Mass Effect was developed by Bioware. Kingdom Hearts was developed by Square Enix. My Ham Sandwhich was hand-grown by me. ๐Ÿ˜› EDIT: Thanks toย  dionisius1411ย ย for the info about Shepard’s character model.

“In Mass Effect 1 you discover and

interact with intelligent alien life

through both the barrel of your gun and

the arguably more damaging mouthpiece on

Shepard. In Mass Effect 2, you do it

better, with the addition of melee added

on.”

Mass Effect is an amazing series. Well

thought out with relevant and deep

characters, intriguing situations, a

decent mix of light and dark, and

technology and politics with logical

explanations behind them. I for one hope

humanity discovers a Prothean data cache

on Mars.
[mass effect beacon]

That is the premise behind the universe

of Mass Effect. Humanity discovers alien

instruction manuals on Mars, uses them,

discovers that Pluto’s moon, Charon, is

actually a giant alien squirt gun, and

gets shot off to another part of the

galaxy and meets intelligent life at

last. And shoots it. A bunch of

shenanigans later humanity is one of the

flunkies in a giant alien government and

you (Shepard) are sent in to restore (or

destroy) the galaxy’s self-esteem.
[mass effect intro]

Shepard, the main character, is

essentially a user avatar in both

appearance (if you spend three hours you

can make him/her look like you) and

attitude. Through the conversation system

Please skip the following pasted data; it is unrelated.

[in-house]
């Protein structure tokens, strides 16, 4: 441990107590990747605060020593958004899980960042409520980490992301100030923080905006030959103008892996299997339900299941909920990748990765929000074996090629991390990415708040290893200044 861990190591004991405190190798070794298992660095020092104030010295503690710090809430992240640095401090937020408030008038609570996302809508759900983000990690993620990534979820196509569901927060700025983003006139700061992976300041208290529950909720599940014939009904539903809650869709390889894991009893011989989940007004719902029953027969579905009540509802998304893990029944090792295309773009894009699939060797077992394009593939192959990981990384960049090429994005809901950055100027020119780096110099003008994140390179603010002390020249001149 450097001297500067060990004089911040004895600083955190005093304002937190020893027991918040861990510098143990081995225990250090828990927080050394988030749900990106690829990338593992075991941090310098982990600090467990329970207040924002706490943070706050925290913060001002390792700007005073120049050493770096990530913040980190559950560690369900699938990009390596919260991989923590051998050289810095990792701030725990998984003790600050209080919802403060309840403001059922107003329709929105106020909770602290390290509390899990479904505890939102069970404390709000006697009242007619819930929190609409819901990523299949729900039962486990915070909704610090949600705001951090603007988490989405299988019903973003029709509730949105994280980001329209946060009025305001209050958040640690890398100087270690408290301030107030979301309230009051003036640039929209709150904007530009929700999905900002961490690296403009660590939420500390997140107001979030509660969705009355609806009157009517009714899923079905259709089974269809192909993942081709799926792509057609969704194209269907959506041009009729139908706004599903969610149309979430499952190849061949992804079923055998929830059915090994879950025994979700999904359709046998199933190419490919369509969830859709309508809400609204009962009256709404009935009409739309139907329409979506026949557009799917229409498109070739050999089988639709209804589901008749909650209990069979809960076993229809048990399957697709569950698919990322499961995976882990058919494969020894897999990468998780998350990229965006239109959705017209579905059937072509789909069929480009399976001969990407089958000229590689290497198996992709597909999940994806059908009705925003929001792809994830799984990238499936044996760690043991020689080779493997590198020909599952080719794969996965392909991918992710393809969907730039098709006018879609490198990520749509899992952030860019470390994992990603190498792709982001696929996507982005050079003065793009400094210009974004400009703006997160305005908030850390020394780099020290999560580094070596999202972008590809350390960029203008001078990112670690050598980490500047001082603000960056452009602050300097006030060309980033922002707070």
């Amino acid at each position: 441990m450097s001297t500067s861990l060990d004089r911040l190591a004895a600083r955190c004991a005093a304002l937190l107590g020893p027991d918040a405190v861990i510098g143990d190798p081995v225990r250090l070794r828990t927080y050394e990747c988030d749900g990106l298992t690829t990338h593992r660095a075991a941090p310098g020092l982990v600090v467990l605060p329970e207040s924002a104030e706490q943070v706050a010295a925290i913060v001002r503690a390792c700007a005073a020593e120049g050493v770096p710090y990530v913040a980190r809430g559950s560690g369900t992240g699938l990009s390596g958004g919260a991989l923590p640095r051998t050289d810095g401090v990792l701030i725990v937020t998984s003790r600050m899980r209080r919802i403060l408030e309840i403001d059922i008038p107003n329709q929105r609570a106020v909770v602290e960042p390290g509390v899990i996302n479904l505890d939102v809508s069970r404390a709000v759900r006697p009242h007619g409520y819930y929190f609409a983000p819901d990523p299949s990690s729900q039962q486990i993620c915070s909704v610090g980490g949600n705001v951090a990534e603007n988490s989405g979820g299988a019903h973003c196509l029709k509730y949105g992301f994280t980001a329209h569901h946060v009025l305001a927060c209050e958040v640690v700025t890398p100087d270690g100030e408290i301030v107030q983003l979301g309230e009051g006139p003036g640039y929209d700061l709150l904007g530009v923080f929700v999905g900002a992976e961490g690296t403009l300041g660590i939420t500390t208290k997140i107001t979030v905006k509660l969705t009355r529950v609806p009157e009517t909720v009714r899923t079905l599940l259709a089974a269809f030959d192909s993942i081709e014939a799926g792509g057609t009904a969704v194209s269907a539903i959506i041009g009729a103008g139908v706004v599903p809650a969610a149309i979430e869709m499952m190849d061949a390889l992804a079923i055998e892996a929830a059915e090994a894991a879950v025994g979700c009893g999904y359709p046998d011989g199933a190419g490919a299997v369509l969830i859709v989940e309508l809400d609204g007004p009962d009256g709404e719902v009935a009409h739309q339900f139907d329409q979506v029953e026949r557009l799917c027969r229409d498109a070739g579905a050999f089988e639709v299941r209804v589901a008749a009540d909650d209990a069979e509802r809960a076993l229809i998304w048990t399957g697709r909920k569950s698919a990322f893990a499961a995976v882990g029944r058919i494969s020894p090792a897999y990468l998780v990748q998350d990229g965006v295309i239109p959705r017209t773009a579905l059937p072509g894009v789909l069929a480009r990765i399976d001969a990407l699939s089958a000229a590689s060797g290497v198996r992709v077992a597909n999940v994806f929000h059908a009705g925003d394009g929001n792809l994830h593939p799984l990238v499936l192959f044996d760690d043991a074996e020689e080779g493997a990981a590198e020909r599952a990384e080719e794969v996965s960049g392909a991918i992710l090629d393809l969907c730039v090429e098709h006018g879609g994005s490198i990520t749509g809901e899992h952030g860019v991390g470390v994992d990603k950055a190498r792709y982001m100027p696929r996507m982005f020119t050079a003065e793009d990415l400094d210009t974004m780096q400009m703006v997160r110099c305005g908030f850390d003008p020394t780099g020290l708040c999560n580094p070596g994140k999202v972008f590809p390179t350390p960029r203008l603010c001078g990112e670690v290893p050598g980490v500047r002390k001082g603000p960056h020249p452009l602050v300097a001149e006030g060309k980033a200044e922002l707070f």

and side quests, your character can

become a champion of jusice, or a total

badass who “doesn’t give a sh#@% about

FU#%!”
[mass effect paragon/renegade]

The conversation system is Bioware’s

revolutionary answer to boring NPCs.

Rather than hitting A and the characters

just saying one or two preconceived

lines, it gives you a weel that allows

you to steer the conversation the way you

want it to and watch the results. Effects

vary from violent shootouts to hot alien

sex. Fox, eat me. If you make certain

heroic or dastardly decisions enough, you

eventually unlock the ability to make

heroic or super-evil comments and actions

in conversations to steer them your way.

Play the crowd. One highlight I can

absolutely not stress enough about this

game is that while playing as a heroic

character, I actually convinced the final

boss to commit suicide. I won’t

elaborate, but basically Shepard is the

best protagonist ever. Talking to NPcs is

actually fun for once! ๐Ÿ˜€
[mass effect conversation]

Aside from that, Mass Effect is a third

person shooter of considerable depth.

Unfortunately, I chose to play as a

generic soldier (who can admittedly use

every weapon in the game aside from SMGs)

and as a result did not get mad hacking

skillz or crazy psychic powers. If I play

through again, I shall, but the core of

the shooting system remains the same.

While the second game focuses more on

cover, the first one did have the

mechanic. In addition, the weapons had

infinite ammo in the first game at the

cost of overheating issues, as opposed to

the second games’ weapons having ammo and

reload tendencies without overheating. I

wonder if they’ll combine them in the

third?
[mass effect classes]

Weaponry is somewhat basic in the first.

You get the pistol, shotgun, assault

rifle, and sniper rifle. Regardless of

class, you can use them, albeit with

varying skill. The second game gives only

certain weapons to certain classes, such

as a vanguard getting only a pistol and a

shotgun. The second game introduced heavy

weapons to replace the first games’